Don’t let sleeping darkspawn lie.
Lead Designer of Dragon Age Origins: Awakening Ferret Baudoin, enthusiastically giddy, smiled after every one of my questions. Applying the wisdom learned from creating the original title, the tips and tricks that only come from experience, he and his team had been crafting this expansion for nearly a year, and this marked one of the first times they were finally able to talk about it. Though disappointed that he couldn’t divulge the details on the embargo list, he was as psyched as the most avid fan of Dragon Age: Origins can ever be.
[image1]As he should be, because Awakening promises to deliver everything that made Origins so invitingly fantastical: the pause-able four-man real-time combat system, the light-hearted banter and witty comebacks, the triumphant orchestral soundtrack, and the Tolkien-inspired story-world of Ferelden. Though this $40 expansion, which can be purchased at retail or as downloadable content, might be interpreted by the cynical as a quick and lucrative cash-grab, it looks more like the brilliant sequel that Origins deserves (and at less than full retail price).
If you’re still left unconvinced, let me shed light on its most attractive feature: the ability to re-spec. In the original title, new party members come with pre-assigned, fixed builds and any mistake in the leveling of your party is permanent. Now, for an “affordable” price from a merchant, you can wipe characters clean and reallocate those precious points from abilities you don’t need anymore to those that are more useful, or more interesting for you curious types. Everything from attribute points, to talents and specializations, can be customized as you see fit. (I asked Mr. Baudoin to release a re-spec function as DLC for the original game – for it will sell – and he said if that happens, it will be called something on the lines of “Nick Tan’s Respec DLC”. He better not hold up on me!)
Functioning as both a mini-sequel and an epilogue, the story begins not so long after the ending scenes of the original that saw the dragon archdemon slain atop its lofty tower. Within several months after The Blight ended, before it truly began, peace has returned to Ferelden, your hero (assuming survival) still fights on as The Hero of the Blight, much of your party has left to rebuild or resolve personal affairs, and the darkspawn has returned back to the dark tunnels of the Dwarven underground. Or so all of Ferelden thought.
[image2]Several pockets of darkspawn resistance have lingered without the presence of an archdemon. The new hordes have been giving even the Dwarven squadron The Legion of the Dead trouble – they’re much deadlier and somehow tactically intelligent. Rumors have it that they have been corralled together by a darkspawn general who can actually talk and reason, certainly someone who you need to investigate as the new “Duncan” and Commander of the Grey Wardens.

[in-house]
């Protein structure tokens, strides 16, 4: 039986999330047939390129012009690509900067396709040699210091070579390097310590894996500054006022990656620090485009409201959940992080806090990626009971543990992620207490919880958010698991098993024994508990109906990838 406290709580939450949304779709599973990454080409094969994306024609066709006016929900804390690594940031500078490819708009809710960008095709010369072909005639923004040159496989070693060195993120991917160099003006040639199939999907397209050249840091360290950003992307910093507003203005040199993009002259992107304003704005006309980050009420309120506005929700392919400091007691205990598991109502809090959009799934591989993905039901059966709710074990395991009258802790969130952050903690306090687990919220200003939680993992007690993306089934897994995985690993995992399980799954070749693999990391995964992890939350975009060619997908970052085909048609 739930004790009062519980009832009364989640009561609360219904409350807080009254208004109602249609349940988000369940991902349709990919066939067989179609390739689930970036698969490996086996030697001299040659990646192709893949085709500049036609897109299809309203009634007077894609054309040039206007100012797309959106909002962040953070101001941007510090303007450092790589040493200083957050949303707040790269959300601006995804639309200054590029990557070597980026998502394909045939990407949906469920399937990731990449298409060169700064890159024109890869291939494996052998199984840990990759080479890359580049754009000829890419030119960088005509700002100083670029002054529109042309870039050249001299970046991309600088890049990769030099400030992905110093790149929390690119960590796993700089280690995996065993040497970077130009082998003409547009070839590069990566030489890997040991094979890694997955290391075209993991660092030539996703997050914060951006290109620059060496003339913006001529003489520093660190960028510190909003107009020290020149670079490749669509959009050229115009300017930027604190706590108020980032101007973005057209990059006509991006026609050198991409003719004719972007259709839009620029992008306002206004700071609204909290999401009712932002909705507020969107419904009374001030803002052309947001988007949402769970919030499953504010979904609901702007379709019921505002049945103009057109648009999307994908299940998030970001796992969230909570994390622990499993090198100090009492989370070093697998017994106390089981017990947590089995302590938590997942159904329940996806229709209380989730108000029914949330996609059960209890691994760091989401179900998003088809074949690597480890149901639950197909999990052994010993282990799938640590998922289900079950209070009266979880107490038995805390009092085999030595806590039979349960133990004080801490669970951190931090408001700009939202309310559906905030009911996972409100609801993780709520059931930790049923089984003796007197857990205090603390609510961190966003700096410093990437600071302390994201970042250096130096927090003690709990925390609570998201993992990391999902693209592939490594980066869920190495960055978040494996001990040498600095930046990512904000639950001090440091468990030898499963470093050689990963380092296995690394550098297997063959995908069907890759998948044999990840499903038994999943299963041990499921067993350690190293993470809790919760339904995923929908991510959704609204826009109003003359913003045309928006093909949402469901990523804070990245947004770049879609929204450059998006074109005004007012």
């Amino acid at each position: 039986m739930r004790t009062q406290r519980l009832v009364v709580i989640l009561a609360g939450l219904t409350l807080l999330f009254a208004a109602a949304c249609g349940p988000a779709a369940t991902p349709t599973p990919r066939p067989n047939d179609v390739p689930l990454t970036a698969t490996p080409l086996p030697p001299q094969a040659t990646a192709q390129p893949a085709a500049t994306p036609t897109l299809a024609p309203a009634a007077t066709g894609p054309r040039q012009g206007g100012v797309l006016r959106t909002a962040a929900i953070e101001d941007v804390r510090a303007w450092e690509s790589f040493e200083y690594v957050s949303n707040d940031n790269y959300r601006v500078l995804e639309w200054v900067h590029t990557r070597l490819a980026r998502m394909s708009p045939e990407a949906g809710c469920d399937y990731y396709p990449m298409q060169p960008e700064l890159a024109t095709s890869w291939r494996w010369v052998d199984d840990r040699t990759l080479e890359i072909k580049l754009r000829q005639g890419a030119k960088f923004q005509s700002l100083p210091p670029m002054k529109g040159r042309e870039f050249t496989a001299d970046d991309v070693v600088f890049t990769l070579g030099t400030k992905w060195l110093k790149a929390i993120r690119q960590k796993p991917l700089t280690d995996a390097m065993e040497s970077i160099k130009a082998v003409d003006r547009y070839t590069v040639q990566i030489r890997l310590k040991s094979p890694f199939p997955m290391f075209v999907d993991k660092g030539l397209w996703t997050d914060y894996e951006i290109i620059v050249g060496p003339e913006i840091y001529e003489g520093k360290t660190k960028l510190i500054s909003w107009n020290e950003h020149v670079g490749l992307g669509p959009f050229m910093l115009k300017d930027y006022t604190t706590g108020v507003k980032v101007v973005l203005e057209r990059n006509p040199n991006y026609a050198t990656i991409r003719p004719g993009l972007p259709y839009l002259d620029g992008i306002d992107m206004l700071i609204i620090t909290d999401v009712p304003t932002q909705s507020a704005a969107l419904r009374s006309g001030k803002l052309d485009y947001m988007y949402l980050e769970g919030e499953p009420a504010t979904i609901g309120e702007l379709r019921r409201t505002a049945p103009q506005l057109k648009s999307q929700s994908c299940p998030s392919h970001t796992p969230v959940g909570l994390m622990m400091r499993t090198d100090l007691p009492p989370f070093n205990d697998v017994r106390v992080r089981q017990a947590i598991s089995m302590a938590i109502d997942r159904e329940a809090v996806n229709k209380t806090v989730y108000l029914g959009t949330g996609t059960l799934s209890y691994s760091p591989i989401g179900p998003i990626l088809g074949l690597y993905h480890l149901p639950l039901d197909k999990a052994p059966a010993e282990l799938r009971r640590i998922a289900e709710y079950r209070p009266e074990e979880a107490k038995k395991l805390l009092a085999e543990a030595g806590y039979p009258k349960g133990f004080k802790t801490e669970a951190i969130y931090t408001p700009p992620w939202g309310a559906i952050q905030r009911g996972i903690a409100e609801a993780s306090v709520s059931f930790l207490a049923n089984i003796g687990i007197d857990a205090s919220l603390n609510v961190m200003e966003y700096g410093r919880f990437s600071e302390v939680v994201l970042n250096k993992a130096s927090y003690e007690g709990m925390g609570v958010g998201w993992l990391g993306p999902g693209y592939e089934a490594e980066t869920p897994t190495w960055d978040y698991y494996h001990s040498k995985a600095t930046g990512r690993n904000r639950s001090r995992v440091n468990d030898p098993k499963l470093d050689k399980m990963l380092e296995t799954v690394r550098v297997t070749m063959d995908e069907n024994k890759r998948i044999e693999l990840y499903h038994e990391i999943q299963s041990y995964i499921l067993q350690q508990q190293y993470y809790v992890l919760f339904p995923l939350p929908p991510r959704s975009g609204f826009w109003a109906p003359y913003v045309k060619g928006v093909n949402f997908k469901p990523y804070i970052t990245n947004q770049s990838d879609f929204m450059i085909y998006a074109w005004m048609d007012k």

A new character, not imported from the original game, will still fill the role of the Commander, but will be a transferred Grey Warden presiding from Orleis, the country that Ferelden fought against for their freedom only one generation ago. So expect some attempts at convincing the Ferelden arlings to swear fealty to the anti-darkspawn cause to simmer with bad blood before they even start. New players to the universe will be foreigners, both in-game and (uh) out-game.
No origin story will be given in the same sense as those in the original game, but the history of a new character will be told through the reactions of the Ferelden people and your new party members. I won’t reveal who those party members are, though some have already been officially revealed, but expect plenty of cameos and one character who can return as a teammate. (My bet is on the dog.)
[image3]Luckily, if you need to prove yourself in battle, your character will begin from Level 18 (imported characters lower than that will be brought to Level 18 as well), along with matching weapons and armor if necessary. To complement the increased level cap from Level 25 to 35, over 50 new talents and skills have been added, with Level 20-minimum talents like Time Spiral, Elemental Chaos, and Massacre as well as skills like Runecrafting, Vitality, and Clarity.
Also included are unique weapons in new tiers with extraordinary magical properties which can be found in the deepest corners of Ferelden and from completing quests in the new city of Amaranthine. It should also be noted that Awakening truly has a stand-alone universe – still within Ferelden but without many, or perhaps all, of the townships and cities from the original game. A single journey through these unknown parts shouldn’t be as lengthy as one in the original game, but all of the content will be fresh.
No word has been given on some of Awakening’s juicier details: which party members are romanceable, what graphical improvements will be made to the console versions, how Ferelden and its people will change depending on your decisions in the original game, and to whom you can enlist the Grey Wardens through the dangerous and deadly Joining Ritual. Whether the subtitle “Awakening” refers to your newfound destiny as the leader of the Grey Wardens or to the new evil that threatens the land – or both – also remains to be seen. Either way, be prepared to rise to the challenge when Awakening arrives on March 16, 2010.